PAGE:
HP eyes smartphones, but it may not eye the U.S. market
After the smoking $1.2 billion disaster that was WebOS, HP appears to have brushed itself off and is poised for a second go at the mobile market as its core PC business wobbles.
HP recently released the HP Slate 7, a $170 Android-powered tablet designed to undercut the competition and (hopefully) erase the bitter TouchPad taste from the mouths of consumers. Next up: a smartphone.
When The Indian Express asked Yam Su Yin, HP’s senior director of consumer PCs and tablets for Asia-Pacific, about potential plans for an HP smartphone, Yam replied: “The answer is yes, but I cannot give a timetable. It would be silly if we say no. HP has to be in the game.”
Indeed it does in this increasingly mobile world. But would an HP’s first do-over foray into the smartphone market succeed in the U.S., or indeed, even appear here? Don’t hold your breath.
Emerging in emerging countries
Yam’s comment echoes what HP CEO Meg Whitman said all the way back in September.
“We have to ultimately offer a smartphone because in many countries of the world that is your first computing device,” Whitman said in an interview with Fox Business Network.
“You know, there will be countries around the world where people may never own a tablet, or a PC, or a desktop,” she said. “They will do everything on the smartphone. We’re a computing company; we have to take advantage of that form factor.”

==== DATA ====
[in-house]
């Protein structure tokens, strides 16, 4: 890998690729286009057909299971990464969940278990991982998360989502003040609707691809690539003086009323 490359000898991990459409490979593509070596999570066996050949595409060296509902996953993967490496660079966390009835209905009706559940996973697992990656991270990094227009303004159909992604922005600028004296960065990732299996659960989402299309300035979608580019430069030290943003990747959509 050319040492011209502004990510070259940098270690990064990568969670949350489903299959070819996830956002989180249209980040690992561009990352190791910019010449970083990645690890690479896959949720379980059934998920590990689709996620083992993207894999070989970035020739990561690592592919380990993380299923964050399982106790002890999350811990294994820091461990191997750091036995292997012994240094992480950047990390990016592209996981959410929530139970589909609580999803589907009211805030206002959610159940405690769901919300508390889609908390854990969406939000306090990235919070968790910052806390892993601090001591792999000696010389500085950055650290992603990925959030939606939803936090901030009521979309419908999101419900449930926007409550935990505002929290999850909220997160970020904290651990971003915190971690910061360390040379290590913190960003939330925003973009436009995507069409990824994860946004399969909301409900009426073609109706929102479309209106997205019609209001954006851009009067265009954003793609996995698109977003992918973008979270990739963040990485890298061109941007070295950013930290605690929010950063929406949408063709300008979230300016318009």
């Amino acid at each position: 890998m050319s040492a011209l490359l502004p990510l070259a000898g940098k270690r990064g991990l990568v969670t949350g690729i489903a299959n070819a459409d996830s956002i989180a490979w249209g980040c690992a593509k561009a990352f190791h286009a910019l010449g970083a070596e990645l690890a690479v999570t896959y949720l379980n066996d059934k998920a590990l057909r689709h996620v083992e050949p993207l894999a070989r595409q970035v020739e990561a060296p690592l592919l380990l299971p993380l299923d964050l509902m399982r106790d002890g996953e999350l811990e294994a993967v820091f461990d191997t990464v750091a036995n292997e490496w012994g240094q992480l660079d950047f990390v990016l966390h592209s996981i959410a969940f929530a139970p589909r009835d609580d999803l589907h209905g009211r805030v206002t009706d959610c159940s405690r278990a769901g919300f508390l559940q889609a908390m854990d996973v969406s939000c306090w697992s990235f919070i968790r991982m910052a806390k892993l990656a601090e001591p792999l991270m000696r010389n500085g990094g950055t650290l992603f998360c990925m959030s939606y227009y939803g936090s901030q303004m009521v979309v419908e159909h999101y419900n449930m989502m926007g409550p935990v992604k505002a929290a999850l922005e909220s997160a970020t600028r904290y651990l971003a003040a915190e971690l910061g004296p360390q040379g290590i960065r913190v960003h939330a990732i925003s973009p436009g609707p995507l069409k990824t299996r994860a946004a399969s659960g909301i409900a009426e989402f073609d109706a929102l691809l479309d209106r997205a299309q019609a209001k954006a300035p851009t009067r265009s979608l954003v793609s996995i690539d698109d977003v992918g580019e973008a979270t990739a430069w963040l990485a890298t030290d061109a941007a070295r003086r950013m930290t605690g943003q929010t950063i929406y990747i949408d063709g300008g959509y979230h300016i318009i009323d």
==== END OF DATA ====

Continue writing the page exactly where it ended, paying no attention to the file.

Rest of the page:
Note the thrust of Whitman’s comments. She’s clearly saying that an HP smartphone would fill a niche in developing nations, where traditional computers are far less common than they are in countries like the United States.
Also note that Yam’s comments come from a director of the Asia-Pacific division, rather than a Western HP representative. Lenovo, HP’s arch-nemesis, took its first steps into the smartphone market by offering affordable Android devices in China and other developing markets, where the U.S.’s Apple-Samsung duopoly isn’t so firmly entrenched. On the surface, the comments by senior HP officials make it seem as though HP looks ready to do the same.
Shaking things up
Both Yam and Whitman said that HP’s smartphone will stick out from the crowd in some way.
“Being late you have to create a different set of proposition,” Yam said. “There are still things that can be done. It’s not late. When HP has a smartphone, it will give a differentiated experience.”
It’s hard to imagine HP being able to carve out much of a niche in the ultra-competitive low end market, but if the company does decide to make a run at the U.S. arena, HP has an opportunity to shine.
Thus far, manufacturers have left the business end of the smartphone market woefully underserved, and HP could make a name for itself by offering a smartphone that packs all the features that business owners are asking for and hooks into HP’s PC-based offerings.
But then again, I said that the exact same thing when Lenovo announced plans to ship smartphones in the U.S., and that initiative has a big head start on whatever HP’s doing.
No matter what HP’s plans are, nor what part of the world we can expect to see an HP smartphone debut in, Yam and Whitman are absolutely right about one thing: HP indeed has to be in the mobile game in this increasingly mobile world, especially with traditional PC sales tapering off.
For HP’s sake, here’s hoping that the second go-‘round fares better than WebOS.
For comprehensive coverage of the Android ecosystem, visit Greenbot.com.